BALTIMORE (AP) — Six children were killed in a massive house fire in northeast Baltimore early Thursday, while their mother and three of her other children were able to escape the blaze but were injured, a fire official said.
All six bodies have been recovered from the home and everyone has been accounted for, said fire department spokesman Chief Roman Clark. Earlier Thursday, Clark said the presumed dead were two boys, ages 9 months and 2 years; 3-year-old twin girls; and two girls, ages 10 and 11.
Clark said investigators at the scene had been awaiting recovery of the last body before they begin searching for clues about the fire's cause.
Firefighters encountered heavy flames coming from all three floors of the home when they answered the call about 12:30 a.m. Thursday, and they attacked the blaze from outside, Clark said. The third floor collapsed and the second floor partially collapsed.
The children's mother and two boys, ages 4 and 5, are in critical condition at a hospital. Clark said an 8-year-old girl who helped rescue her younger brothers was in "good shape."
William Malone said all nine are his children with Katie Malone, who's a staff member for Rep. Elijah Cummings' district office.
William Malone told The Associated Press that he was not home at the time of the fire because he was at work for a restaurant. He said one of the three children taken to the hospital after the blaze has since been released.
"I'm still in shock to be honest," said Malone, who was reached by phone at a relative's home. He said he doesn't know what may have caused the fire.
Cummings said Katie Malone has worked as a special assistant in his Catonsville office for nearly 11 years.
"My staff is a family and this unimaginable tragedy is shocking and heartbreaking to us all. I again ask for your prayers," Cummings said in a statement.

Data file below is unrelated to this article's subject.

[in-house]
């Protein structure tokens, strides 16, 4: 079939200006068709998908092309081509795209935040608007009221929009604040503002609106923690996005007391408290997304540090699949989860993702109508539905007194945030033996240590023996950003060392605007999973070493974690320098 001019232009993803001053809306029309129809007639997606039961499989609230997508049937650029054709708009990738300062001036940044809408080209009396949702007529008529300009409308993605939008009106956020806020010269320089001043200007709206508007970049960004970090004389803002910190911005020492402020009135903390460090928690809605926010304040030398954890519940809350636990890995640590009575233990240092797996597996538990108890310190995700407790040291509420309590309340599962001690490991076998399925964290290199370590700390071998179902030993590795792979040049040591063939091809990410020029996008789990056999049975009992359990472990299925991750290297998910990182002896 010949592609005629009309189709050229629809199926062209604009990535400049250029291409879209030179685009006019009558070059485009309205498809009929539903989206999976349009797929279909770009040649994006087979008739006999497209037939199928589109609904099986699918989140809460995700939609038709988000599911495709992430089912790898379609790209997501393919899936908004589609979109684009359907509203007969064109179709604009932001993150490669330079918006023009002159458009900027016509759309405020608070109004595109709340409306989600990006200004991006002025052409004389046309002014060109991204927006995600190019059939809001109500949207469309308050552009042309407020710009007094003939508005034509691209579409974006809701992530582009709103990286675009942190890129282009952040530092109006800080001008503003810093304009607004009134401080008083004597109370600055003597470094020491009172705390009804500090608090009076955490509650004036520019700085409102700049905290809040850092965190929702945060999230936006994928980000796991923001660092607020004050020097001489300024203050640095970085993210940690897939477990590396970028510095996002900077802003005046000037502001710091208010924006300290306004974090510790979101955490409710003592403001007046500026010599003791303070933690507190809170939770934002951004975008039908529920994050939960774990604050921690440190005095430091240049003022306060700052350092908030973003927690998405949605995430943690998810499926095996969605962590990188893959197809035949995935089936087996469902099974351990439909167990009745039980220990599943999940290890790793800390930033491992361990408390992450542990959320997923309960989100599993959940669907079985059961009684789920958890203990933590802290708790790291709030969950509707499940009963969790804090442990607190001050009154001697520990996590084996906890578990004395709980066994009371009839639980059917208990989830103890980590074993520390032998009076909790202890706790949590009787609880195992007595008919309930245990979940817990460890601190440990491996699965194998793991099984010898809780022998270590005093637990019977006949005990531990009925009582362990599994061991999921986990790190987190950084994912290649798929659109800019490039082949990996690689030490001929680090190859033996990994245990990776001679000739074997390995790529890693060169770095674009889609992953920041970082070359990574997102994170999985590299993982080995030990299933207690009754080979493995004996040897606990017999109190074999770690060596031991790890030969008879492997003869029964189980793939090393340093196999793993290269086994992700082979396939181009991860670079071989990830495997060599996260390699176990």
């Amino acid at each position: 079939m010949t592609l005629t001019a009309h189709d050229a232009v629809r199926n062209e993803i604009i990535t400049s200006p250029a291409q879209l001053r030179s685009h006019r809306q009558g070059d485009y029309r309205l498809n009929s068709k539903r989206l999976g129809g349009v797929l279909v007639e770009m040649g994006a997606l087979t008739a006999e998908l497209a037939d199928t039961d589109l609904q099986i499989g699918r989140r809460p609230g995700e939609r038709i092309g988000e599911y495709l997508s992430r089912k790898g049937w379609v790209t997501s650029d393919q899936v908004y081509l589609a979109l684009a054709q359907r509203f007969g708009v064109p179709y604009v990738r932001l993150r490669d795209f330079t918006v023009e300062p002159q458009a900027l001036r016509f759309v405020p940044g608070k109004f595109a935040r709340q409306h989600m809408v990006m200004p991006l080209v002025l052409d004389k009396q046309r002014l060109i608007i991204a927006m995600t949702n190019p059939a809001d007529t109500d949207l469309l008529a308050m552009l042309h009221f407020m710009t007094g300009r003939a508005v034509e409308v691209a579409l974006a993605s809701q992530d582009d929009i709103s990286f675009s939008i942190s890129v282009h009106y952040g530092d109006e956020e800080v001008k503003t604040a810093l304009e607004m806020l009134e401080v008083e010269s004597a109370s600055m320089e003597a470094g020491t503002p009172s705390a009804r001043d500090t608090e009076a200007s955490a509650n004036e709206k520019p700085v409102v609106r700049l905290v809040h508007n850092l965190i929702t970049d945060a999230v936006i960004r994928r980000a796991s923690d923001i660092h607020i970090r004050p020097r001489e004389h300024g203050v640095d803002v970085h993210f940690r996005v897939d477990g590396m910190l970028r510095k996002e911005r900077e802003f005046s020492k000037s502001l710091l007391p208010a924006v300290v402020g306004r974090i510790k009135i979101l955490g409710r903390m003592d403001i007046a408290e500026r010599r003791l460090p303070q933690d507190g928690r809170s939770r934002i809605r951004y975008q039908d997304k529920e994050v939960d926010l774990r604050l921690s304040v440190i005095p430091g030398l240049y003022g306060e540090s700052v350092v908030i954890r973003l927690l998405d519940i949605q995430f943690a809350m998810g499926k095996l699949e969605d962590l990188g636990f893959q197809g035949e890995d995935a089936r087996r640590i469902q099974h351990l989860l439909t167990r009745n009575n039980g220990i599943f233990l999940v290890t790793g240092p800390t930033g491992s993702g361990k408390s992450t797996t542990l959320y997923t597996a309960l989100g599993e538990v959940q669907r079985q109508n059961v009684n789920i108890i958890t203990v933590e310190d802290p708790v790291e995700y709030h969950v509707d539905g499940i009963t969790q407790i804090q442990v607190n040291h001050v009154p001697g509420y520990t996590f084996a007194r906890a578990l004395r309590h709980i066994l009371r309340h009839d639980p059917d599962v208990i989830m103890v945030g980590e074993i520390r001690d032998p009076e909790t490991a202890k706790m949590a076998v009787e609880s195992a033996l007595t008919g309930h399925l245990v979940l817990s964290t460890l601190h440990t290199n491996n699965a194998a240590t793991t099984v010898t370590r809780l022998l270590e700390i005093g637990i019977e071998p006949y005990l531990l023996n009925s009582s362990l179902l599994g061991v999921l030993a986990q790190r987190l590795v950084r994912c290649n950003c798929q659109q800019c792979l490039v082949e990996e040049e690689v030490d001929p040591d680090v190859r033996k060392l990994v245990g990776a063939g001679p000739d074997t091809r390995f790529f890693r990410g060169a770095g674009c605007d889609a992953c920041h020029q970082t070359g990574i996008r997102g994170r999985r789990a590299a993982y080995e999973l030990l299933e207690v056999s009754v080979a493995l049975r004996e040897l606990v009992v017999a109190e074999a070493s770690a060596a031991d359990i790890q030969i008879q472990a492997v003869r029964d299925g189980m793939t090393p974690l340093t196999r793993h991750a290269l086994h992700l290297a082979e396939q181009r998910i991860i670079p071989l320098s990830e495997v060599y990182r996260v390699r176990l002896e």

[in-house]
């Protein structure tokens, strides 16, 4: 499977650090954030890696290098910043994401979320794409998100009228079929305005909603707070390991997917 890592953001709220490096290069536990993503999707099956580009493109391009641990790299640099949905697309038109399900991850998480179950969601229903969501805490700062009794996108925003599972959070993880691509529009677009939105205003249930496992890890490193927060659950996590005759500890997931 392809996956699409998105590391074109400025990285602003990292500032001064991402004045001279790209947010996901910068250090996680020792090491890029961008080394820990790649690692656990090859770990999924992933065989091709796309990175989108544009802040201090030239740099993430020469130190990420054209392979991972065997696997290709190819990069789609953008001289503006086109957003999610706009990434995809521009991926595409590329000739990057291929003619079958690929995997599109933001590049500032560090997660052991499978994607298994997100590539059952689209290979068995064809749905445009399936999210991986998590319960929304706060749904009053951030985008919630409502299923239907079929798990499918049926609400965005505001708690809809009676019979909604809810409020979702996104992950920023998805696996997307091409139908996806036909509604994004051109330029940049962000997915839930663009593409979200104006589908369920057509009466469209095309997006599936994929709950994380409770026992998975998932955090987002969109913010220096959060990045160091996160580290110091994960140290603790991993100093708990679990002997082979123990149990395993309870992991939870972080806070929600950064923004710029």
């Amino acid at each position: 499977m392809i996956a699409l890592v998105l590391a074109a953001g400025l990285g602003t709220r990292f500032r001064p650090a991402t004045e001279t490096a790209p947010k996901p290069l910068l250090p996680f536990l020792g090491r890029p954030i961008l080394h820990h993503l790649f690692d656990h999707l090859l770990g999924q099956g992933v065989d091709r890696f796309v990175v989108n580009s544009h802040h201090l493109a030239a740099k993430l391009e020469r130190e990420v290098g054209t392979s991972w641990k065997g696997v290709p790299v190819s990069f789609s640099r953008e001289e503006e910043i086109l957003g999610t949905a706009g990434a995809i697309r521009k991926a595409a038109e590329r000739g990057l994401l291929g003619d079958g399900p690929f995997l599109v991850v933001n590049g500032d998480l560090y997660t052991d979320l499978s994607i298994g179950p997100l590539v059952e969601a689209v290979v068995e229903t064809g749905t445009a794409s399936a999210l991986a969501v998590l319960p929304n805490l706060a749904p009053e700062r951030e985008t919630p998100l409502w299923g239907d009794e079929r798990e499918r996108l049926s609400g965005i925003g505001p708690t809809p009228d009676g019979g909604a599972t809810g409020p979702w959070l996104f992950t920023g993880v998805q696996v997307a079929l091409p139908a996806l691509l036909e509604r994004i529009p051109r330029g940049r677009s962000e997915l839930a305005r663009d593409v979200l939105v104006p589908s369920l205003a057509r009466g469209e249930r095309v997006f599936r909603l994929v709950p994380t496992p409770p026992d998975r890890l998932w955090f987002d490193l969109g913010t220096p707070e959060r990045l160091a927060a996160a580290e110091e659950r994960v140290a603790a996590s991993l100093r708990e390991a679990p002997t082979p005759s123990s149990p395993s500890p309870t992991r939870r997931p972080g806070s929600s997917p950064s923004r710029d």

Neighbor Robert Spencer said he looked out his window to see the house across the street in flames.
"The flames was coming out on every side, and that's when the mother was coming around the side of the house," Spencer said.
"I heard the kids crying. My daughter heard them. They said: 'Help, help,' and you know, couldn't save them, couldn't save them," he said. "There was just too much fire there."
Michael Johnson, 55, who lives a block away and can see the house from his home, described it as a complete inferno.
"Fire was coming out of every window, and as they sprayed it, it seemed like the fire was fighting back or something. It just kept coming and coming and coming. Fire was actually coming out of the sides of the house. I've never seen anything like that in my life," Johnson said.
Johnson, who didn't know the family, added that he was praying for the people inside.
"It was just so intense," he said. "I didn't think anyone would be able to survive it at all."
WJZ-TV showed two small children sitting up as they were wheeled away on a stretcher and a woman on a stretcher with an oxygen mask over her face. Images from the scene show firefighters dousing the charred shell of the first two stories of the home between two other large three story single-family homes.
Associated Press reporters Sarah Brumfield in Washington and Alanna Durkin Richer contributed to this report from Richmond. Associated Press researcher Rhonda Shafner contributed from New York.